Each year our small Indiana community hosts a two-day Blues Festival that brings thousands of people to listen to some great blues music and enjoy some wonderful barbecue. Nine acts play over the two-day event. Local acts open up each day, and some of them are very talented. Each following act typically is better known leading up to the headliner who closes the show each night. We've been blessed to have some of the biggest names in blues music play in this event.
I attend both days each year. If you buy your wristband early it only costs $20.00 and comes with $10.00 worth of food coupons. To hear nine acts of the quality who come to this event for $10.00 is an incredible value.
This year one of the earlier acts made several references to their inability to crack the big time. They never came right out and complained, but they made a few comments that showed their frustration. While they were good I could tell them some of the reasons why I thought they had not enjoyed the success they desired.
One of the biggest reasons, IMHO, is that they are trying to be something they aren't. They sang several songs they had written and covered some others from other groups. Almost every group does that, but I think the better ones stay away from covering songs that are strongly identified with major performers. This group covered a song that is a classic by a well-known singer now deceased. Their attempt paled in comparison to the original which, I felt, detracted from the talent they do have. They would have been much better off to have stayed with their own compositions.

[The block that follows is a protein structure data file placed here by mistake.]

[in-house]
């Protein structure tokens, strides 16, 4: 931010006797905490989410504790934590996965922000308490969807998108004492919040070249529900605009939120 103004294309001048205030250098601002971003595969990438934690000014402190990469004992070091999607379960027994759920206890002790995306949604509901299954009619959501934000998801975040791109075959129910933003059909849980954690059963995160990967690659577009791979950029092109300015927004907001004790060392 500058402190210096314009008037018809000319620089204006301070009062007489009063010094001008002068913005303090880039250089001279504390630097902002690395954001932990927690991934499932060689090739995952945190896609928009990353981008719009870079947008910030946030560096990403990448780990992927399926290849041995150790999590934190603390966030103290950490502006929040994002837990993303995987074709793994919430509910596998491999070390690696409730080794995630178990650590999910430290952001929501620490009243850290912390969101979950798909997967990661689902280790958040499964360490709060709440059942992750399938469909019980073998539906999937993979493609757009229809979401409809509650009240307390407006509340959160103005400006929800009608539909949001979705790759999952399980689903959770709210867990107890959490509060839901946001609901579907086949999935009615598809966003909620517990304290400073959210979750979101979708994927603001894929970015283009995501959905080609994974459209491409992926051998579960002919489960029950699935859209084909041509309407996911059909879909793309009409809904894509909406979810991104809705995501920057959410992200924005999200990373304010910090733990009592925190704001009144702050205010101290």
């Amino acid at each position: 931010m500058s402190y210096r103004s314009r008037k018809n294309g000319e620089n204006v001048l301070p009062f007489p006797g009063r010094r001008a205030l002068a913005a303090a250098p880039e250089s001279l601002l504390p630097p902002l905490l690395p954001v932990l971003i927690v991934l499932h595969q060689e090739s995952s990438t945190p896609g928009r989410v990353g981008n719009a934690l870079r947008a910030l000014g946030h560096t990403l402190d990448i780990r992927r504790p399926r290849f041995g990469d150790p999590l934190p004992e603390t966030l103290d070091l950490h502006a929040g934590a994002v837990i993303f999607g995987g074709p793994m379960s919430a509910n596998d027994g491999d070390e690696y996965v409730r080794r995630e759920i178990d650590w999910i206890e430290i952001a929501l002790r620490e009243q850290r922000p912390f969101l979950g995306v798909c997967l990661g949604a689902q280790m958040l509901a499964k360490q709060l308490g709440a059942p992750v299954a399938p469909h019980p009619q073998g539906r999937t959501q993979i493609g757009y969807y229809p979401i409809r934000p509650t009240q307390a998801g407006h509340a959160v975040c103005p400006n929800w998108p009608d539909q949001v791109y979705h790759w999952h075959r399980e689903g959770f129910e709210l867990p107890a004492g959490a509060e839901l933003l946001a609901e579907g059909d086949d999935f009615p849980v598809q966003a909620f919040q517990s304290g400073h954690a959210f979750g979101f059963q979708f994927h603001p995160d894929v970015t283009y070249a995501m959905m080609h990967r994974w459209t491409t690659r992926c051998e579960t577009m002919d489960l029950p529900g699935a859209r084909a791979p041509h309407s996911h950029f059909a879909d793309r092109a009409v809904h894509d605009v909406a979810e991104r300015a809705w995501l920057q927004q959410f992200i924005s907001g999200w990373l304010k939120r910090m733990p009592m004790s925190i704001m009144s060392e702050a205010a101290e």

Ministers can fall into the same trap. I've heard pastors who tried very hard to sound like well-known ministers. They even sounded out some of their words like their hero. When Rick Warren became so well-known I heard a ministry leader in Kentucky say he had never seen so many preachers in that state wearing Hawaiian shirts and going without socks. He made the point that what might work in Southern California doesn't necessarily fit in other parts of the country.
God has not called us to copy other ministers. He's called us to be us. God does not want me to be Billy Graham, John Piper or Rick Warren. He wants me to be me. He created me, and if he wanted me different he would have created me to be different. The same is true for you. Yes, we are to be continually growing and developing new skills, but at the core he wants to use us as we were created.
When I resigned my church in 2001 I told the congregation that their new pastor would not preach like I did nor would he or she pastor or do anything else exactly like I did. If God wanted another me there, he would not have led me to resign. A new pastor with new gifts and skill sets was needed to come in, and my gifts and skill sets were needed elsewhere. If we try to be something we aren't we will only frustrate God's purpose for our ministry.